Two vaccination hubs have been set up in Qatar and Rwanda as part of the International Olympic Committee’s (IOC) drive to get as many athletes inoculated against coronavirus as possible ahead of this year’s Tokyo 2020 Olympics and Paralympic Games.
The IOC claims the move will allow Games participants who will be unable to be vaccinated in their home countries in advance of travelling to Japan to get inoculated.
Doses of the Pfizer-BioNTech vaccine are set to be administered at the two hubs after the IOC signed a vaccination deal with the German company last month in a bid to ensure delegations receive jabs before heading to Japan.
Doha and Kigali will be the location for the hubs, which have been set up respectively by the Qatar Olympic Committee and the Rwanda National Olympic and Sports Committee in line with Government and medical authorities and with Pfizer’s support.
The IOC said it was holding talks with "a few" National Olympic Committees (NOCs) whose athletes are eligible to travel to either hub as they are unable to access vaccination programmes.
It also confirmed that "concerned" NOCs can apply for travel support from Olympic Solidarity should they need it.
"We cannot thank enough the two NOCs, their national Governments and Pfizer for their generosity and great show of willingness and support," said James Macleod, director for IOC NOC Relations and Olympic Solidarity.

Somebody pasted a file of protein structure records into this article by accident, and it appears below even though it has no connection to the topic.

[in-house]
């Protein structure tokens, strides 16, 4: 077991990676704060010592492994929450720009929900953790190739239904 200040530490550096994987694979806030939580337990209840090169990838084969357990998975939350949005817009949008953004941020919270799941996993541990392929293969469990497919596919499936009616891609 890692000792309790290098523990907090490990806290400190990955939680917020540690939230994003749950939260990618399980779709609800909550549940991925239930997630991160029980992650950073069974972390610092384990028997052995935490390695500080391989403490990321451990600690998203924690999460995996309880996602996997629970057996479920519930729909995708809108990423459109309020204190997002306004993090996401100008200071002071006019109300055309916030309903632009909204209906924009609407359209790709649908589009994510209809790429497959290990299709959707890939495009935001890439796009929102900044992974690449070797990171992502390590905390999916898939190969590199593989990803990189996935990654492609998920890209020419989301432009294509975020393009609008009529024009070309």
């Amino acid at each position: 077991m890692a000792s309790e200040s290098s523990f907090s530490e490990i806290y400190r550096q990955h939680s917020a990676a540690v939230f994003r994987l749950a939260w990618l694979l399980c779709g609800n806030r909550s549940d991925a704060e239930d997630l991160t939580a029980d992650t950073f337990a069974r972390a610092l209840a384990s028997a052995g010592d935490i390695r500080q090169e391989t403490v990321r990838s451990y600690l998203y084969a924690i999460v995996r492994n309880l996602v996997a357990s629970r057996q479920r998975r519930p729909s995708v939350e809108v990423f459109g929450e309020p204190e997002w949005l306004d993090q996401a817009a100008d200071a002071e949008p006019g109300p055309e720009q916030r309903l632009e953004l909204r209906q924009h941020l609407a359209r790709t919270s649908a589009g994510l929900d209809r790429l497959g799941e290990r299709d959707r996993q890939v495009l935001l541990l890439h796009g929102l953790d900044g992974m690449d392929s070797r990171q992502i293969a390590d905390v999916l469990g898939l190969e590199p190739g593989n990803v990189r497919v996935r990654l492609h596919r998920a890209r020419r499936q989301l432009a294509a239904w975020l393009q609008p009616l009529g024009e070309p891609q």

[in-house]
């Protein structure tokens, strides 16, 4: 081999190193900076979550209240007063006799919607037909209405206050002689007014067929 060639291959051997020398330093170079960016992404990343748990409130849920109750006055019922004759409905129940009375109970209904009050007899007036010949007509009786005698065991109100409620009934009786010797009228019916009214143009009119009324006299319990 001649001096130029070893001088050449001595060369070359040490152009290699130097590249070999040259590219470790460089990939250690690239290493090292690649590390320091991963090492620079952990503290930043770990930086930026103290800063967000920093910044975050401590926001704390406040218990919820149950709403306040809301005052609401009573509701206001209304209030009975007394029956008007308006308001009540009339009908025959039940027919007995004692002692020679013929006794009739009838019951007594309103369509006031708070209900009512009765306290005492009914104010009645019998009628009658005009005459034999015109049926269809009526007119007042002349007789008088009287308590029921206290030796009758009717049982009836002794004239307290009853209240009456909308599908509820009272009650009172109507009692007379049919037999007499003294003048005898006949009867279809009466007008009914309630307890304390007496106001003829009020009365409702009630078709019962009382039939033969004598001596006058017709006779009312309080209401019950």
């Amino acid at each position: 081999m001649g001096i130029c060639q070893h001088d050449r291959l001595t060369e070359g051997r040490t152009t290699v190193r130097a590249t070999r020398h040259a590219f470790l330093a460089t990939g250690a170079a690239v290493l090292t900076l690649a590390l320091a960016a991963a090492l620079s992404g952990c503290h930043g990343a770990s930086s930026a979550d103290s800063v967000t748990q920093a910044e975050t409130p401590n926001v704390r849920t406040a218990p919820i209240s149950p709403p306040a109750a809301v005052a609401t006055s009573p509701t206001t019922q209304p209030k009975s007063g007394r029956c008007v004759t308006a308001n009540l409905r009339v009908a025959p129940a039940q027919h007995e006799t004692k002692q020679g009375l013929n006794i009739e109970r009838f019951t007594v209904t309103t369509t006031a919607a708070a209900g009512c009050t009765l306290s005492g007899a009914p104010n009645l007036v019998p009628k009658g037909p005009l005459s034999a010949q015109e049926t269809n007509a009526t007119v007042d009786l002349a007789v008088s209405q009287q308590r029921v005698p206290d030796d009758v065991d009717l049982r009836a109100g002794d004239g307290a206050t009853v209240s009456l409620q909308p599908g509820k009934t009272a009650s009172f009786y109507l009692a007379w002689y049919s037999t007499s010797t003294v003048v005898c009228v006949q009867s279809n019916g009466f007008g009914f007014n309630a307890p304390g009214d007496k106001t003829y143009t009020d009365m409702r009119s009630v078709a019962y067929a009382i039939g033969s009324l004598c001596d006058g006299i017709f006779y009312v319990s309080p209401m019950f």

"The progress in preparation of work on the ground has been outstanding, and these additional vaccination opportunities are enabling the Olympic Games Tokyo 2020 to be safe and secure not only for the participants, but also for the Japanese people."
The Doha vaccination hub comes in addition to the QOC’s confirmation that it will also host the Refugee Olympic Team in early July for a training camp prior to the team travelling to Tokyo.
QOC President Sheikh Joaan bin Hamad Al-Thani said it was an "excellent" initiative and was delighted to contribute to a "safe" staging of the Games.
"We are grateful to our colleagues in Japan and the IOC for their tremendous efforts in ensuring the Games can go ahead safely," said Sheikh Joaan.
"We all have a responsibility to repay this hard work by doing everything we can to protect the health of the Japanese people and all Games participants."
Felicite Rwemarika, an IOC member in Rwanda, said one of the reasons of the launch of the Kigali hub was a goodwill gesture to the Japanese Olympic Committee (JOC).
"We were also driven to join this initiative in solidarity with our friends at the JOC, who have constantly supported our NOC by generously hosting training camps for our athletes," said Rwemarika.
The IOC confirmed 75 per cent of those will be inside the Olympic Village are "already vaccinated or have secured vaccination".
It also claims that there is a "good reason to believe" this figure will be "well over 80 per cent" at the time of the Games.
The Chinese Olympic Committee has also offered to vaccinate Tokyo 2020 and Beijing 2022 teams, with the IOC paying for the cost of each dose.
They will only be available in territories which have approved the Chinese vaccines for use, which will also be the case as part of the IOC's deal with Pfizer.
Last month, the South African Sports Confederation and Olympic Committee (SASCOC) revealed that athletes were using leftover supplies of the single-jab Johnson and Johnson vaccine as part of clinical trials in the country to ensure they have a full course of an inoculation.
Ravi Govender, acting chief executive of the SASCOC, said the move comes amid concerns over the wait to receive the IOC batch of Pfizer doses.
The Pfizer vaccine should be administered in two separate doses to increase protection against COVID-19.
The Tokyo 2020 Olympics are scheduled to run from July 23 to August 8, before the Paralympics take place between August 24 and September 5.